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Local Libations: The Departure

2010 October 8

by Han Shan

Ingredients for the Departure Cocktail

Today RecipeRelay welcomes Han Shan – another creative cocktail contributor – bringing you a locally inspired twist on an old classic.  Here’s Han:

My girlfriend and I enjoy entertaining in our tiny NYC hovel, and that usually means my sweetie playing host and me playing bartender. I have a humble little home bar setup and a decent collection of bottles. There’s nothing I enjoy more than proving someone wrong after they’ve told me they don’t especially enjoy cocktails. Or whiskey. Or vermouth. Or whatever it is – in my way of thinking, the cocktails just haven’t been presented properly.

As I do my best to provide luxurious libations, I try to adapt to the palates of others and to bring in different tastes… which brings me to Brianna’s recipe: Moroccan Chicken with Figs. I’m a vegetarian, and have been for two decades. I’m long past conjuring the taste of chicken but I’ve done my best to riff off of the other flavors in the dish.

I’ve decided to offer up a deceptively simple twist on a classic cocktail that I hope will be complementary to Brianna’s dish – and also stand on its own. It’s a variation – call it a Departure – on the Aviation Cocktail.

First, in a nod to the local, organic, sustainable food ethic that runs through a lot of the efforts here at RecipeRelay, I took the opportunity to grab a bottle of a new, local Brooklyn-based gin from Breuckelen Distillers (watch the video). It’s delicious, with a flavorful but crisp taste of juniper, lemon and grapefruit peel, with a hint of ginger and the subtle but unmistakable flavor of rosemary.

In addition to gin, a typical Aviation calls for maraschino liqueur (Luxardo is the brand on my bar), fresh lemon, and Crème de Violette, a liqueur made from brandy infused with violets – only newly available in the United States. Luxardo is from Italy, and Crème de Violette – at least the Rothman & Winter brand I use – is from Austria. And the lemons, well, they likely came from Florida or California, right? So, what can I do, I thought, to bring this libation closer to home?

Well, I stuck with the Italian maraschino (just seems essential!) but I picked up a bottle of Theia Organic Jasmine Liqueur, made by Modern Spirits in Monrovia, California – near Los Angeles. Yeah, it’s still all the way across the continent, but after reading up on the debate about whether it’s more eco for East Coasters to get their wine from France or California, I was impressed to hear about this company’s serious commitment to being an environmentally friendly business and offsetting the carbon footprint of their products.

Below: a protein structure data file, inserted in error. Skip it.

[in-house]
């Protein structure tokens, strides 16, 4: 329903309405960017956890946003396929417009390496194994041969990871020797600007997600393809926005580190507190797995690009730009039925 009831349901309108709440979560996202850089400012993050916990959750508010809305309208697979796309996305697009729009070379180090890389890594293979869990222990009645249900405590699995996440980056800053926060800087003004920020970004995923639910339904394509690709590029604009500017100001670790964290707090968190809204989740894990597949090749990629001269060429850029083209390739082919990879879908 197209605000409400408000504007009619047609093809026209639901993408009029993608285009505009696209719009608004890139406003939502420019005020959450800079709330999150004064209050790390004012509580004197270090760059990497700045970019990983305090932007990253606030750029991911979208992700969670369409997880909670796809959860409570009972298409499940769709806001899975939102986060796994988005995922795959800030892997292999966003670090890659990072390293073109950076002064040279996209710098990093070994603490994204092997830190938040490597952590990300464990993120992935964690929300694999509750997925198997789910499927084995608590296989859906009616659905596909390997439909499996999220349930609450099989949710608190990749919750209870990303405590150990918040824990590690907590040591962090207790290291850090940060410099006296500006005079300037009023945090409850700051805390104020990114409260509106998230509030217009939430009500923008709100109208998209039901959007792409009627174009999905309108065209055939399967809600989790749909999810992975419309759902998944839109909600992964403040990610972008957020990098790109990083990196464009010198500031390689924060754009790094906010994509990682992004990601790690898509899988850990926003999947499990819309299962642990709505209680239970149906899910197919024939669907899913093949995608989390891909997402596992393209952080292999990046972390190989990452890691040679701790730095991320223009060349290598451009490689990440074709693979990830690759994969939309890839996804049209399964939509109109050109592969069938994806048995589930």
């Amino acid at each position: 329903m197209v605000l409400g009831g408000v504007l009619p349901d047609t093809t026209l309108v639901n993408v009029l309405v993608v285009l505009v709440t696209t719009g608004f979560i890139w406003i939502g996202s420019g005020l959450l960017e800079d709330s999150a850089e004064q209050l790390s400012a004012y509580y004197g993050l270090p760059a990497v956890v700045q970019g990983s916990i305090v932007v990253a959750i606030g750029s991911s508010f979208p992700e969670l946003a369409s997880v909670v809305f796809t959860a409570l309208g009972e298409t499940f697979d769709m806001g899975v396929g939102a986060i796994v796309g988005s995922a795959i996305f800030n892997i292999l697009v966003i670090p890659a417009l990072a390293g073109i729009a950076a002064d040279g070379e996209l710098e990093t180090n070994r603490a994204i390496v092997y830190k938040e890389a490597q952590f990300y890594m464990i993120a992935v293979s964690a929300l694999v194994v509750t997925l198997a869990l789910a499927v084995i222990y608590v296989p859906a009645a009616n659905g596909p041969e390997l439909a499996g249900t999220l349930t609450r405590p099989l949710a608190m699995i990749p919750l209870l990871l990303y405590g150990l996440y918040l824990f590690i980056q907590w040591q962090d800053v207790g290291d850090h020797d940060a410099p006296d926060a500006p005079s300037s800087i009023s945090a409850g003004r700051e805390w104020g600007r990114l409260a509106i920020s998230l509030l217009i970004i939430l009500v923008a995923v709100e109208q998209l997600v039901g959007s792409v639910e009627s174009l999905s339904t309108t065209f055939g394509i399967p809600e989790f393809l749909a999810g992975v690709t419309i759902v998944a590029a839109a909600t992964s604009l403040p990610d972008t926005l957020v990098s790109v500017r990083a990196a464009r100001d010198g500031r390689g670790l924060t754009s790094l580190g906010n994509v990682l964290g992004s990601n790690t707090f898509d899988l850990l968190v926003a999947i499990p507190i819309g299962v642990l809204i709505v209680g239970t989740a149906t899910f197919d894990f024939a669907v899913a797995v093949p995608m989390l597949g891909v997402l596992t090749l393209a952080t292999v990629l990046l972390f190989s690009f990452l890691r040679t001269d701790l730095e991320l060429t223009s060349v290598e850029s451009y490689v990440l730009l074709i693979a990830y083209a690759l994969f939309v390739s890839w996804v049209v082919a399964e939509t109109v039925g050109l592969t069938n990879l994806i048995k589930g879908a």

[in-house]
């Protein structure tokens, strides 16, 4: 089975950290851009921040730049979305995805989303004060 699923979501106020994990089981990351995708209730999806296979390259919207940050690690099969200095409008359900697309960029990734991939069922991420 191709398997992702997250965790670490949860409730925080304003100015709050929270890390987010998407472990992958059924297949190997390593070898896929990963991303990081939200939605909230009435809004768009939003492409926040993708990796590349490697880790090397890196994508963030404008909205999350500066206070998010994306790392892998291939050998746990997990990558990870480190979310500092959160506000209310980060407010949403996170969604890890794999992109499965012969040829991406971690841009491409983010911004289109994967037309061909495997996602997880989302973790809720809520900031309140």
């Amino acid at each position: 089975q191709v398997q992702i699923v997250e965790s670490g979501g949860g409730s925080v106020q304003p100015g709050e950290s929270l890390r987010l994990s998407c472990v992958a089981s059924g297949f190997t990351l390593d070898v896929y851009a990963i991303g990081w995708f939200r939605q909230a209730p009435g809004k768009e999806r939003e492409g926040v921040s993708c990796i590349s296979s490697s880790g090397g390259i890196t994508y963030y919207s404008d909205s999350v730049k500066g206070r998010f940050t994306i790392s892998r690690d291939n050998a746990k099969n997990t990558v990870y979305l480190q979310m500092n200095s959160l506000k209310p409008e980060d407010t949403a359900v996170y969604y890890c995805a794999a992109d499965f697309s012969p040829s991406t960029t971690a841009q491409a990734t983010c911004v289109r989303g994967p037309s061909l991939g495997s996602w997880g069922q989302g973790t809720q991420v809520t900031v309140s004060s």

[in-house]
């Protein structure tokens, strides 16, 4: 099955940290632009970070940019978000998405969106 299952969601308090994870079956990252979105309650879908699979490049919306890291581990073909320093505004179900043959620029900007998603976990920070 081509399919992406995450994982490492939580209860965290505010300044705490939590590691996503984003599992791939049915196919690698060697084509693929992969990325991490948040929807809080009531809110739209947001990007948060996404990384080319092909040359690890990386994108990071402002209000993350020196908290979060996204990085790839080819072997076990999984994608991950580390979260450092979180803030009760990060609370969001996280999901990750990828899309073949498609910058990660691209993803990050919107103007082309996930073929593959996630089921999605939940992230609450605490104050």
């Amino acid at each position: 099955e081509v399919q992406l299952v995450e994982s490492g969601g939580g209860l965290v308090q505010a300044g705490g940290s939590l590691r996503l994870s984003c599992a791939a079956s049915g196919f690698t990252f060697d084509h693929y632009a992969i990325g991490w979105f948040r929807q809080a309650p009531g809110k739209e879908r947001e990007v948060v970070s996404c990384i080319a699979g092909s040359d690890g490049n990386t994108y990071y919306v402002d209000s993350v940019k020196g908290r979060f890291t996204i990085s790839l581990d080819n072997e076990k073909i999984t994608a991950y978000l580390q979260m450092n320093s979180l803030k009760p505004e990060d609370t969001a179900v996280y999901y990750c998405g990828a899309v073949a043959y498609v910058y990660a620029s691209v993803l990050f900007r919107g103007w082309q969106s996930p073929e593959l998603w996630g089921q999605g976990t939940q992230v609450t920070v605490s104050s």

For me, the floral aroma and tea flavor of the jasmine liqueur stands very nicely in place of the Crème de Violette.  It complements the acid lemon and bittersweet almond flavor of the maraschino liqueur, and rounds out the rosemary and juniper notes of the dry Brooklyn gin. The Aviation is a classic because of its balance and the way it comes together to create a whole much larger than the sum of its parts.  My variation – the Departure – will prepare the palate nicely for the big flavors in the Moroccan Chicken with Figs.

I hope the Departure leaves your head soothed, your heart fortified and your palate refreshed and ready for a delicious dinner.

Cheers.

Making the Departure Cocktail

The Departure

Yield: 1 serving

Tools: shaker, paring knife, shot glass

Ingredients

  • 2 oz. Breukelen Gin (or other full-flavored, botanical gin)
  • 3/4 oz. Maraschino liqueur
  • 1/2 oz. fresh squeezed lemon juice
  • 1/4 oz. Theia Organic Jasmine liqueur
  • fresh lemon peel, for garnish

Cooking Directions

  1. Pour 2 oz. gin into a cocktail shaker (or a modified two-tin Boston Shaker, as I do).
  2. Add the 3/4 oz. maraschino liqueur, 1/2 oz. lemon juice, and 1/4 oz. (or two bar-spoons) of the jasmine liqueur.
  3. Add ice to the shaker.
  4. Cover and shake vigorously until very cold.
  5. Strain the ingredients into a chilled cocktail glass.
  6. Pare a long thin piece of lemon peel; do it over the glass so any flying oils land on the drink surface.
  7. Rub the lemon peel around the edge of the glass (and sometimes I’ll do the stem of the glass too, to deposit oils on the fingertips of the lucky drinker – bonus aromatherapy).
  8. Add lemon twist garnish to the glass in the most artful way possible without worrying too much about it.
  9. Enjoy!

-Han

The Departure Cocktail